The Kidd - You mentioned the editing, and the editing has a lot to do with making sure the pace keeps up and kind of keeping it in a nice, tight package, and being able to kind of hit those ebbs and flows. When you’re doing your performance and you’re getting into this character, it’s very hard to see that until it’s put in the finished product. To see how things are being sculpted in order to produce the thrills that the film calls for. So when you’re on the set, how exactly do you know that you’re doing it right? Or do you just have this trust, working with your director, that in the end they’re going to be able to cut and capture this and form it in a way that will produce what the film needs for it to be successful?
Michael Eklund - That’s a good question. From my point of view, it’s all a collaborative process between me and Brad. I put absolute trust in him. We have very in-depth conversations about where the character is on the journey, in the scene we’re shooting today where he is emotionally, physically, everything. And then on my own, I keep a map... I basically create a map of the character and where he’s at during the film so I know exactly where I’m at and what we’re shooting that day... Because everything is out of order. And just checking in with each other. If I didn’t have the trust in Brad... This was our second time working together. We did FRINGE and then THE CALL... So we have a great working relationship as well as a very trusting relationship. You have to have that trust in your director, because he has the whole picture in his mind, and he sees it in a way that the actor doesn’t. I can keep track of my character’s journey, but he has the whole journey of the whole movie. He has all of Halle Berry’s scenes... We never saw her shoot, she did that on her own, and she never saw what we were shooting, out on the street, me and Abigail [Breslin]. So we’re making two kind of completely different movies at the same time, and the only one who knows what’s going on is Brad. He sees what’s happening behind the camera lens. Yeah, this movie particularly, you had to have a lot of trust in the director and to just... commit to it.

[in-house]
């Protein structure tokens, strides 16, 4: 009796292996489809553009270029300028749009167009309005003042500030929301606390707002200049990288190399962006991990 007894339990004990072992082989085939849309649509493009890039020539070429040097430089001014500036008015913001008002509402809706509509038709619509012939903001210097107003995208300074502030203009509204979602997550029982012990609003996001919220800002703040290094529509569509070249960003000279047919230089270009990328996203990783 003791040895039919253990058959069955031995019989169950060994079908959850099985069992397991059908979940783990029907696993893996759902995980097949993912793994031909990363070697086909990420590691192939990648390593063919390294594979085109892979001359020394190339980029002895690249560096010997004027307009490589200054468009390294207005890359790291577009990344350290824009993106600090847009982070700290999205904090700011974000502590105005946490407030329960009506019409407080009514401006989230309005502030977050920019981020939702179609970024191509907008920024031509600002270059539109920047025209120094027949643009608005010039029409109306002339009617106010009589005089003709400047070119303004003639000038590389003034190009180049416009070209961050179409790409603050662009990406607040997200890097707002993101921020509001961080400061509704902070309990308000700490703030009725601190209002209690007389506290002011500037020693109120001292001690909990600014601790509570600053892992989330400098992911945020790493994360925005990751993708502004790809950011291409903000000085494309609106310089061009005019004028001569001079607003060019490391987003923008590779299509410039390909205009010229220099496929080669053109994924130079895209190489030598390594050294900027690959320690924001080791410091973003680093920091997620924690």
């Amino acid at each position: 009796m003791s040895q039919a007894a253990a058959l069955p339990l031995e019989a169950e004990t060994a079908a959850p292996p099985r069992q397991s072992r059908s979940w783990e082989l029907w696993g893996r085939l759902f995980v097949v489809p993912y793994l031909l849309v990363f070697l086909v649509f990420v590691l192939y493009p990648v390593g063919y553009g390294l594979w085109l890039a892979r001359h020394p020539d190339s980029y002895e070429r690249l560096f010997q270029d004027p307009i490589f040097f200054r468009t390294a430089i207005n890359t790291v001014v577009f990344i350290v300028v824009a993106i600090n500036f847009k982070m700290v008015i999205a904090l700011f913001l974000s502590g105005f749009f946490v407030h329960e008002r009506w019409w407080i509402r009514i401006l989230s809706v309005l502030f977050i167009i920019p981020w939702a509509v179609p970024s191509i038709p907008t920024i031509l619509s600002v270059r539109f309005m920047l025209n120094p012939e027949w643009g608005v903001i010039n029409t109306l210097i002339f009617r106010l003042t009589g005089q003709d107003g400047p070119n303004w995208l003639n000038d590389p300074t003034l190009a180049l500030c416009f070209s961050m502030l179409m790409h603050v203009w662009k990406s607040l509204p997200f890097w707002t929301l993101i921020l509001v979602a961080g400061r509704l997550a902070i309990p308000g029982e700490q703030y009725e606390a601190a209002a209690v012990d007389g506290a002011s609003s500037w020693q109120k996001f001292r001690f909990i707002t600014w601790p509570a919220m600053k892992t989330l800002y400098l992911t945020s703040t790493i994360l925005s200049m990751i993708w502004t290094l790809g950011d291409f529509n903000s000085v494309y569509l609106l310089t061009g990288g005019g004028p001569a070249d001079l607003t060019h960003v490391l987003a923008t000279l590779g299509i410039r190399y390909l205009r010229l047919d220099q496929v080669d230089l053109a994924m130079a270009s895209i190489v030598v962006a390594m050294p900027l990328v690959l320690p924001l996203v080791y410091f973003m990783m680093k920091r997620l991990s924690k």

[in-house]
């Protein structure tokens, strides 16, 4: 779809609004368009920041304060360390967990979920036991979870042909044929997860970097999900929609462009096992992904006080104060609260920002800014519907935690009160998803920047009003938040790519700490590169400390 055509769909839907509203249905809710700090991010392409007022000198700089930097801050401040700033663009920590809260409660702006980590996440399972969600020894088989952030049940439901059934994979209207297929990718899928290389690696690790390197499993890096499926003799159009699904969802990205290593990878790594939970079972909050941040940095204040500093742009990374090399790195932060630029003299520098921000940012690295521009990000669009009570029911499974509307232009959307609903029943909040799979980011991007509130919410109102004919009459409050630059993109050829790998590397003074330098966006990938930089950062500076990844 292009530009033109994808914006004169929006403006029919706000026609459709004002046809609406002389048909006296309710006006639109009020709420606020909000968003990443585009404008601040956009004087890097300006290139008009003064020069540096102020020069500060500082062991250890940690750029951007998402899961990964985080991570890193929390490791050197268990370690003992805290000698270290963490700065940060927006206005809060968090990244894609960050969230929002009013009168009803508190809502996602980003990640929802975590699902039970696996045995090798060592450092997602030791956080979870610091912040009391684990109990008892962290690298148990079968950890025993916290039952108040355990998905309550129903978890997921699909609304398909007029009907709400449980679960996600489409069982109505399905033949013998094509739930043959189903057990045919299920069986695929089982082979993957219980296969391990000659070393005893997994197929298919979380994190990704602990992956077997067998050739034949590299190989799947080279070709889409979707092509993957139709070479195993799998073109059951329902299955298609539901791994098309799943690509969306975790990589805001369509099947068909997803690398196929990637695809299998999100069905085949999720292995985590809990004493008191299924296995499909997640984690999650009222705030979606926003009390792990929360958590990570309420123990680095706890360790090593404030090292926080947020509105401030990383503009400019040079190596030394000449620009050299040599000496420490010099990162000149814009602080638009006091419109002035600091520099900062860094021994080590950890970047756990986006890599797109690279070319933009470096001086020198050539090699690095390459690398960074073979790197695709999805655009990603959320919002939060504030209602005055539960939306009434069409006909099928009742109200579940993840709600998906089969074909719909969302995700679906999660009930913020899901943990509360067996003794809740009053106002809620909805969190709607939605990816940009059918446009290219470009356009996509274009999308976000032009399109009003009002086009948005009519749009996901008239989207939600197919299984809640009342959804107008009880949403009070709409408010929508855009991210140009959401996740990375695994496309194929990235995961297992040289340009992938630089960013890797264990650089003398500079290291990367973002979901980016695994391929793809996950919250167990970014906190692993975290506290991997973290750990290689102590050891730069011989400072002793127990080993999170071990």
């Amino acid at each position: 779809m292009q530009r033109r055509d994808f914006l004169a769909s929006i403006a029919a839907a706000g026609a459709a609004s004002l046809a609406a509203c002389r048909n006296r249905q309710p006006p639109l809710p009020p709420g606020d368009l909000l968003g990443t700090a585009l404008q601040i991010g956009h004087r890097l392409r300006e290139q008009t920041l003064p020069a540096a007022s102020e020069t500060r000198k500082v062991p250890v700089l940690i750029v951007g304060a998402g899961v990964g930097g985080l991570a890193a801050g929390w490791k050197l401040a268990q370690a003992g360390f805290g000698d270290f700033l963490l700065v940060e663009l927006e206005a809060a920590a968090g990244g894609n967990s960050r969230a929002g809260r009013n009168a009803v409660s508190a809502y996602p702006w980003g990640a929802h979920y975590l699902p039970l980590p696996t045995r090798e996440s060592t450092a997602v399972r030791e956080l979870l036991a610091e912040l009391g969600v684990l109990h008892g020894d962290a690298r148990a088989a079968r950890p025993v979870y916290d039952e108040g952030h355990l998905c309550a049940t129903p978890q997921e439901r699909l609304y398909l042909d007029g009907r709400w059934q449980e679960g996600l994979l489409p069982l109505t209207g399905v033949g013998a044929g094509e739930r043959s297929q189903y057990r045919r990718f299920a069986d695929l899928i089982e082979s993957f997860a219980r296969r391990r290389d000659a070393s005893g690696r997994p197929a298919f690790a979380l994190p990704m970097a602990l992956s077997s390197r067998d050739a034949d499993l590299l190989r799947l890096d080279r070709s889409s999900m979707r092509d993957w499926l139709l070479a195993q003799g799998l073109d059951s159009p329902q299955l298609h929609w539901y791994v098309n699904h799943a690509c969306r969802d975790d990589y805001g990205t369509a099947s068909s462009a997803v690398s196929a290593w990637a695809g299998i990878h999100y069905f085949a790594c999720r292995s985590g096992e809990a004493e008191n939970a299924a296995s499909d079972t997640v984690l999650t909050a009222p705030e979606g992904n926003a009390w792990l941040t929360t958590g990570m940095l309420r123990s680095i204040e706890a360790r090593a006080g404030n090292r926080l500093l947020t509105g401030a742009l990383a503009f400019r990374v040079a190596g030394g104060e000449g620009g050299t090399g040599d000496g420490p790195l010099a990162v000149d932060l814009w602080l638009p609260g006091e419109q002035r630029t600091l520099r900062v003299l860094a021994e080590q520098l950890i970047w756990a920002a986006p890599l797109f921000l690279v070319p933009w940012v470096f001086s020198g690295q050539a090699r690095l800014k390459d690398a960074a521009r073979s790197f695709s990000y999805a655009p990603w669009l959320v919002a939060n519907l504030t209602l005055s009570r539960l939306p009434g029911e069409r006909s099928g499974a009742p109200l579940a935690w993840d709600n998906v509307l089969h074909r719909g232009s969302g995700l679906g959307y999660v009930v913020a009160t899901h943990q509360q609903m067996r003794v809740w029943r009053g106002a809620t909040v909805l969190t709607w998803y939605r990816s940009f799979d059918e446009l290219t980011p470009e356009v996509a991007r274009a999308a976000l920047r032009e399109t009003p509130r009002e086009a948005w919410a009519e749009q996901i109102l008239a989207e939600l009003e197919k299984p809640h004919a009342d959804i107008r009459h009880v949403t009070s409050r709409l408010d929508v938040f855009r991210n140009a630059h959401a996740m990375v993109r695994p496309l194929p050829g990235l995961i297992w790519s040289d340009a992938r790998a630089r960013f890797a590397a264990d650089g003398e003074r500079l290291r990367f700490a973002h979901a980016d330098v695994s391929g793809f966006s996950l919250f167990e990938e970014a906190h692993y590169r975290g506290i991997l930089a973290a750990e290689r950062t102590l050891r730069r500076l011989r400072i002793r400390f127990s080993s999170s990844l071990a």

The Kidd - You have a lot of history with Brad, and you have history with WWE Studios as well, so do those relationships kind of come into play with how THE CALL came to you?